FIG. 3A is a cross sectional schematic diagram showing a first step (poly-1 deposition) in an IGI fabrication method in accordance with the present disclosure;

FIG. 3B is a cross sectional schematic diagram showing a second step (nitridation) in a continuation of the fabrication method introduced by FIG. 3A;

FIG. 3C is a cross sectional schematic diagram showing a third step (precise Si deposition) in a continuation of the fabrication method of FIG. 3B;

FIG. 3D is a cross sectional schematic diagram showing a fourth step (beginning of oxidation of precisely deposited and intrinsic Si) in a continuation of the fabrication method of FIG. 3C;

FIG. 3E is a cross sectional schematic diagram showing continuation of the oxidation begun by the step of FIG. 3D;

FIG. 3F is a cross sectional schematic diagram showing an optional further continuation of the oxidation begun by the step of FIG. 3D;

FIG. 3G is a cross sectional schematic diagram showing a fifth step (CVD deposition of SiN) in a continuation of the fabrication method of FIGS. 3D–3F;

FIG. 3H is a cross sectional schematic diagram showing a set of further steps (CVD deposition of SiO and CVD deposition of CG) in a continuation of the fabrication method of FIG. 3G;

FIG. 4A is a cross sectional schematic diagram showing an alternate sixth step (second precise deposition of intrinsic silicon) in a continuation of the fabrication method of FIG. 3G;

FIG. 4B is a cross sectional schematic diagram showing an alternate further step (begin oxidation of second precisely deposited Si) in a continuation of the fabrication method of FIG. 4A;

FIG. 4C is a cross sectional schematic diagram showing continuation of the oxidation begun by the step of FIG. 4B;

FIG. 4D is a cross sectional schematic diagram showing an optional further continuation of the oxidation begun by the step of FIG. 4B;

FIG. 4E is a cross sectional schematic diagram showing a yet further step (CVD deposition of doped poly-silicon) in a continuation of the fabrication method of FIG. 4A; and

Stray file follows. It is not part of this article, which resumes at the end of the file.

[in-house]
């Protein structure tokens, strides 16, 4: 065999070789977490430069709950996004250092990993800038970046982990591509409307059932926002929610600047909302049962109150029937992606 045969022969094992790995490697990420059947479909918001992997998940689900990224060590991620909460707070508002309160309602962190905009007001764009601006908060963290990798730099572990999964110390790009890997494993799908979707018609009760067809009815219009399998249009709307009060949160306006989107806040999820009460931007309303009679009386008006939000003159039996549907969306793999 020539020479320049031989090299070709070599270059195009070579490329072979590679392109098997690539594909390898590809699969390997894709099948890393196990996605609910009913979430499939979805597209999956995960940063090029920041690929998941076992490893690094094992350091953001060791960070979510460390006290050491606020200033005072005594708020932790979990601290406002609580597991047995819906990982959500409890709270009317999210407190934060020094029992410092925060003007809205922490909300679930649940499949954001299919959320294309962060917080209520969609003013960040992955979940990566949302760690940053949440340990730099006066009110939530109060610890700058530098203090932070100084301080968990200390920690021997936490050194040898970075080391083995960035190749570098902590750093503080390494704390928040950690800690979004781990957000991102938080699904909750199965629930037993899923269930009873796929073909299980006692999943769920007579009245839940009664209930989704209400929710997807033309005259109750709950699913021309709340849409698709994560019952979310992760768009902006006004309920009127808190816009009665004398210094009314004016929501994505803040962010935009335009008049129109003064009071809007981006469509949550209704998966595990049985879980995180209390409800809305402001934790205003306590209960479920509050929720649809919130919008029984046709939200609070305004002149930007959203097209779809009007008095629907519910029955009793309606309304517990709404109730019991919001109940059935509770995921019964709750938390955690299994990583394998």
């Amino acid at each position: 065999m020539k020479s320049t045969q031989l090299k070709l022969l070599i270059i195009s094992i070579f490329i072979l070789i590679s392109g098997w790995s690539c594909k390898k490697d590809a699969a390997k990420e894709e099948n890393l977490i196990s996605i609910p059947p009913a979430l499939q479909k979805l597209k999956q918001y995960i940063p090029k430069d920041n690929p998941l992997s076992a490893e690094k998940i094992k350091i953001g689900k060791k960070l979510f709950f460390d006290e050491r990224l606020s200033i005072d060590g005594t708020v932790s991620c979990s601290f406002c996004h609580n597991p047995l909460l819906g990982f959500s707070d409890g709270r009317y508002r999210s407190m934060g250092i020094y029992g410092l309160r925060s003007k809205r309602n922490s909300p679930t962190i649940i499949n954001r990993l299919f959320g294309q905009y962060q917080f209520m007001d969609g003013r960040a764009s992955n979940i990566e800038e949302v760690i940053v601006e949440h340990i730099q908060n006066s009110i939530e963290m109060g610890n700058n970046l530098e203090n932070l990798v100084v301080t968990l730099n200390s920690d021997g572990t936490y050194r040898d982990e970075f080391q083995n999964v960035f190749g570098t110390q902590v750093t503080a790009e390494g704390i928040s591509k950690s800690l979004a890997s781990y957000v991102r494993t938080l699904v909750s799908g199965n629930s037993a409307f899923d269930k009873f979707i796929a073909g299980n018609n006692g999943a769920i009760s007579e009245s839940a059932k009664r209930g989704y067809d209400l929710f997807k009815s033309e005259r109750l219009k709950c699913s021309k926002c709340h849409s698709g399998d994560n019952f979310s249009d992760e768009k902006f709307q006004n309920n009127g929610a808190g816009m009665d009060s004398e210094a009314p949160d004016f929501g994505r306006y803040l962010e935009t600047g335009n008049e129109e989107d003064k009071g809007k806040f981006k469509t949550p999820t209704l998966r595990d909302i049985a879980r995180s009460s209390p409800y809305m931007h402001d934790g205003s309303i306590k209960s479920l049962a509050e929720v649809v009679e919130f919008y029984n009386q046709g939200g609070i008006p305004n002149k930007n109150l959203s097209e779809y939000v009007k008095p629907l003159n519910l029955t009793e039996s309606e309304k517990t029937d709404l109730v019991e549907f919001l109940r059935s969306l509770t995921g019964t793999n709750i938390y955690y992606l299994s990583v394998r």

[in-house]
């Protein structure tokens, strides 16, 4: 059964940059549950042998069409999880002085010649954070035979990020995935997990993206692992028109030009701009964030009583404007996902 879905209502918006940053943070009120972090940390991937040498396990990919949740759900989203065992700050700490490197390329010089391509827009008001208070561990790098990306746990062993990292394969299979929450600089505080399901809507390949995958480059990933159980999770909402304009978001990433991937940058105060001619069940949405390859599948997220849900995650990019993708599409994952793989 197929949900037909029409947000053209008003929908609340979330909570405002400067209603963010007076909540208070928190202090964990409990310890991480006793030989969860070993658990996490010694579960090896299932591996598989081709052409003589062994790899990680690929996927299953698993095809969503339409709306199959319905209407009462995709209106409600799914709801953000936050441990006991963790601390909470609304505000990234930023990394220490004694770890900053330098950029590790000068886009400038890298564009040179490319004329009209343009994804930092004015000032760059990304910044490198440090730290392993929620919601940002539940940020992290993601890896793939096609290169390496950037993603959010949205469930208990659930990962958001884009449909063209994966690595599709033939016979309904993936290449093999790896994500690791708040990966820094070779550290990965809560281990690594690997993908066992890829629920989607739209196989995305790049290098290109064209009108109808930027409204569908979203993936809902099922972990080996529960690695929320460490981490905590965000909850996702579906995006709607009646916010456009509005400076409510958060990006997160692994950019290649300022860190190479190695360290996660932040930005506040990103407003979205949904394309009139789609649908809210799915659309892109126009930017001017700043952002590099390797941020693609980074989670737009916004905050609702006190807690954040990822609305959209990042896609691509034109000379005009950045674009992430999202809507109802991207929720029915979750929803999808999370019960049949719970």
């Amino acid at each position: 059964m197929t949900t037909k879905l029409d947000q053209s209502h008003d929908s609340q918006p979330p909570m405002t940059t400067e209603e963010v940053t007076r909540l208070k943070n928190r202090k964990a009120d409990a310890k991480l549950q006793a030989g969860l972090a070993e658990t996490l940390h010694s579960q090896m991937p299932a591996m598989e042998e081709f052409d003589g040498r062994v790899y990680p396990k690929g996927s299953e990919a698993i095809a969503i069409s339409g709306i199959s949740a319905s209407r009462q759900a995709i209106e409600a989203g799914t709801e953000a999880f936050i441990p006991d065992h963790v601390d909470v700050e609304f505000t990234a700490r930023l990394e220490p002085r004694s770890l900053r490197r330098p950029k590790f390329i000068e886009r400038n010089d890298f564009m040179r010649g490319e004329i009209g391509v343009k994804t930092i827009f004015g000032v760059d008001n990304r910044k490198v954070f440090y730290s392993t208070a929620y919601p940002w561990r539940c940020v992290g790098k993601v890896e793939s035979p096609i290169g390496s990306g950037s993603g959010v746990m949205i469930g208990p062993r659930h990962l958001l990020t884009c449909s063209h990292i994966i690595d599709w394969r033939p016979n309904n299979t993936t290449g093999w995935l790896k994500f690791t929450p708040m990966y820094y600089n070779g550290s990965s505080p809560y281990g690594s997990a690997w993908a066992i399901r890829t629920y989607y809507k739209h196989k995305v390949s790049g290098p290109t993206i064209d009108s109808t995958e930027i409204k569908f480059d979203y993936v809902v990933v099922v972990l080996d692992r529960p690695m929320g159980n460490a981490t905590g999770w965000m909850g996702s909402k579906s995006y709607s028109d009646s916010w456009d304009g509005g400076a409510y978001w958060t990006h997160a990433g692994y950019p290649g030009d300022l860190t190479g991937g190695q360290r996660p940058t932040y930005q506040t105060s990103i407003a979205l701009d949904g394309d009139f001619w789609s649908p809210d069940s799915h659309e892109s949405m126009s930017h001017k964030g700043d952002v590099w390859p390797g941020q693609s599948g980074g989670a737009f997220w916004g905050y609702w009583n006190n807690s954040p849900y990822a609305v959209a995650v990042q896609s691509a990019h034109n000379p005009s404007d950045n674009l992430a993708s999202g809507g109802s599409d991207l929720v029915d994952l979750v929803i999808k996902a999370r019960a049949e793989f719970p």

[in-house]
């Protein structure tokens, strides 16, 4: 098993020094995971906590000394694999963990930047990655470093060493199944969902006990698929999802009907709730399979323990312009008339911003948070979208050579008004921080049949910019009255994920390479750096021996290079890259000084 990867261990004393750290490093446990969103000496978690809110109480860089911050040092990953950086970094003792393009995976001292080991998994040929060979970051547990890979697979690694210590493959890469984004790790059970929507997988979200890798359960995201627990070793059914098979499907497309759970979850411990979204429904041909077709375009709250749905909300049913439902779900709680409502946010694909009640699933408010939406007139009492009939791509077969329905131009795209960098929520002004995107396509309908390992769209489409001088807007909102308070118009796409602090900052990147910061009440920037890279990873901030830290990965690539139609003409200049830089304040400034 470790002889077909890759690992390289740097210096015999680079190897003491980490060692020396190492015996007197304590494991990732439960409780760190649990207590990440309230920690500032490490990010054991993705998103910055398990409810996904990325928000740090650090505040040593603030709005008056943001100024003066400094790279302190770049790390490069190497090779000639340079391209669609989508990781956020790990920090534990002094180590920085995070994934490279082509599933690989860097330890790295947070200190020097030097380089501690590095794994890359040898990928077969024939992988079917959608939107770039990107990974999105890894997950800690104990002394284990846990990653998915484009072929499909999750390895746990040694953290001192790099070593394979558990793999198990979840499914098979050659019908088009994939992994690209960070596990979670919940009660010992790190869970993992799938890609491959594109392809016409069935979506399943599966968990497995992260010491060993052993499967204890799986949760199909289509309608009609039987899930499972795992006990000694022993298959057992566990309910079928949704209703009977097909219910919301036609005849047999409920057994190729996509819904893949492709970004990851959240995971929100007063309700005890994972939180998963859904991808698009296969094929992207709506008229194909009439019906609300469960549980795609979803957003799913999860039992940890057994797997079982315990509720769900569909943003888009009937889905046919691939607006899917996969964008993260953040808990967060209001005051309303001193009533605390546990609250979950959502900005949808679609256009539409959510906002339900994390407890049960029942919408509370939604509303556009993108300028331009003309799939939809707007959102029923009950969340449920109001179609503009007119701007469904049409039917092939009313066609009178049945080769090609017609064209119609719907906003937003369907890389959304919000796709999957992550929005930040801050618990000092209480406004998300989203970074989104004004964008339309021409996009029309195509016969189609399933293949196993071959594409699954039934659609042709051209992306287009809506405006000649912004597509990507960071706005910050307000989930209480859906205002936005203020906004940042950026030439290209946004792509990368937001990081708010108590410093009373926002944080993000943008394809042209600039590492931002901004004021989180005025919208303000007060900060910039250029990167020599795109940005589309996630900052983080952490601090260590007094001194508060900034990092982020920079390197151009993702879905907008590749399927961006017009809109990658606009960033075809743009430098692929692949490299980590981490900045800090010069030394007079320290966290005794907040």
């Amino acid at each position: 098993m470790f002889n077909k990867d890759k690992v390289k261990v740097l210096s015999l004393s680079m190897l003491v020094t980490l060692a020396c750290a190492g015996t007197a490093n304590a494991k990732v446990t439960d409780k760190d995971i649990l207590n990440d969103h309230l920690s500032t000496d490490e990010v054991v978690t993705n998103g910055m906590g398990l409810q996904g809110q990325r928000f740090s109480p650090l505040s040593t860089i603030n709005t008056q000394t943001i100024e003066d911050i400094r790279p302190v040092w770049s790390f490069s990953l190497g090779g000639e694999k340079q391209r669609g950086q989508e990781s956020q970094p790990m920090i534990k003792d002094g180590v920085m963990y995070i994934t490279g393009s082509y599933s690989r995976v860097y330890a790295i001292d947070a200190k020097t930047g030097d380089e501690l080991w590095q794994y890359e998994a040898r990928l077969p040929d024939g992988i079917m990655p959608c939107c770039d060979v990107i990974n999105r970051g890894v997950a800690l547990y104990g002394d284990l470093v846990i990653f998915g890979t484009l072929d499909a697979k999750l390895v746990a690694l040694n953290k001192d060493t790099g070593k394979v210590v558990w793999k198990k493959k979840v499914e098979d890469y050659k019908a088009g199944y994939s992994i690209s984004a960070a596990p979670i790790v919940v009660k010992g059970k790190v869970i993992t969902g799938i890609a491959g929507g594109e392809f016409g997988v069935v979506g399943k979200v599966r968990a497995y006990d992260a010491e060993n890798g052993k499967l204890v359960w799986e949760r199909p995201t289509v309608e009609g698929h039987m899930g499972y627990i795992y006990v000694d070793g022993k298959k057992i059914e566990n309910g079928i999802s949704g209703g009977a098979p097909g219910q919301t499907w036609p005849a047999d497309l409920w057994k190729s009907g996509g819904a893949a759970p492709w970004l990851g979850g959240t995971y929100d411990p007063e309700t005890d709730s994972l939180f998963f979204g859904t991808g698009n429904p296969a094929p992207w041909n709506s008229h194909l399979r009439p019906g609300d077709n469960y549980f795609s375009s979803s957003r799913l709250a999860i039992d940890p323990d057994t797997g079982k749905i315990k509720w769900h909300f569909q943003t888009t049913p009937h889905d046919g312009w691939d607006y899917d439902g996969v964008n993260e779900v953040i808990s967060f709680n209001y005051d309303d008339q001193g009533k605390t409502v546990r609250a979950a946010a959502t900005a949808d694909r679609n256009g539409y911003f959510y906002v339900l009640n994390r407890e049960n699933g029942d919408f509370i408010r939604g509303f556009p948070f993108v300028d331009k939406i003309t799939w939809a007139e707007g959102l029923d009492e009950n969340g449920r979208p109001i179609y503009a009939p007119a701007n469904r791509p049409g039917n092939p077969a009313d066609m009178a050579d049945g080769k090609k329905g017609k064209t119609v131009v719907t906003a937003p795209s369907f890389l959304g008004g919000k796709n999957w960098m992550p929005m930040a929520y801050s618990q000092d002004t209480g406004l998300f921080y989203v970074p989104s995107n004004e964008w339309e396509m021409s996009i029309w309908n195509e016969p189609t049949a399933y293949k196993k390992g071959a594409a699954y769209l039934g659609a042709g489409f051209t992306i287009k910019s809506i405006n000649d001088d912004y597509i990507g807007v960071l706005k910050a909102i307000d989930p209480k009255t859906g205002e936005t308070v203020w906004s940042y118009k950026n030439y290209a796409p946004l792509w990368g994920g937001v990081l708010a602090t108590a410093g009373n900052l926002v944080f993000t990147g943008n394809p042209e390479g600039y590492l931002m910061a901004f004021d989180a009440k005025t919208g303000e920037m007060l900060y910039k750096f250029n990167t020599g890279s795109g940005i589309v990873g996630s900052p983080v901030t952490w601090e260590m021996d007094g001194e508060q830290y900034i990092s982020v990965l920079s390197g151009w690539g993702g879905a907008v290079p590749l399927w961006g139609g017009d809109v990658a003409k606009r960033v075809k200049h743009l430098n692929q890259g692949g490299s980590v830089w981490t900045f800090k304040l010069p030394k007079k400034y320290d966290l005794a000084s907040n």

FIG. 4F is a cross sectional schematic diagram showing an alternate structure in which the step of FIGS. 3C–3F have been replaced by CVD deposition of silicon oxide.

DETAILED DESCRIPTION

FIG. 1 is a conceptual schematic diagram showing in cross section, an environment 100 in which it may be useful to form a good, but thin, electrical insulator 140 between two, conductively-doped semiconductor layers, 130 and 150. More specifically, the not-to-scale diagram of FIG. 1 shows the structure of a stacked-gate memory cell. The cell 105 is integrally formed as part of a monolithically integrated circuit having a common substrate 110. In one embodiment, the substrate 110 includes doped monocrystalline silicon. Spaced apart source (S) 111 and drain (D) 112 regions may be formed by implant of suitable doping about an oppositely doped, channel portion 115 of the monocrystalline silicon substrate 110. A relatively thin oxide layer (so-called tunnel oxide, or TOX) may be provided on the surface of the channel portion 115. Typically, the TOX is thermally grown from the underlying, monocrystalline silicon 115. (The TOX may be thermally grown prior to threshold implant of dopants into channel portion 115 and prior to the implant doping of the source and drain regions, 111112. Doping is understood to include the provision of impurity atoms such as boron, arsenic or phosphorus into the semiconductor crystal structure to impart P-type or N-type conductivity to the doped semiconductor region.)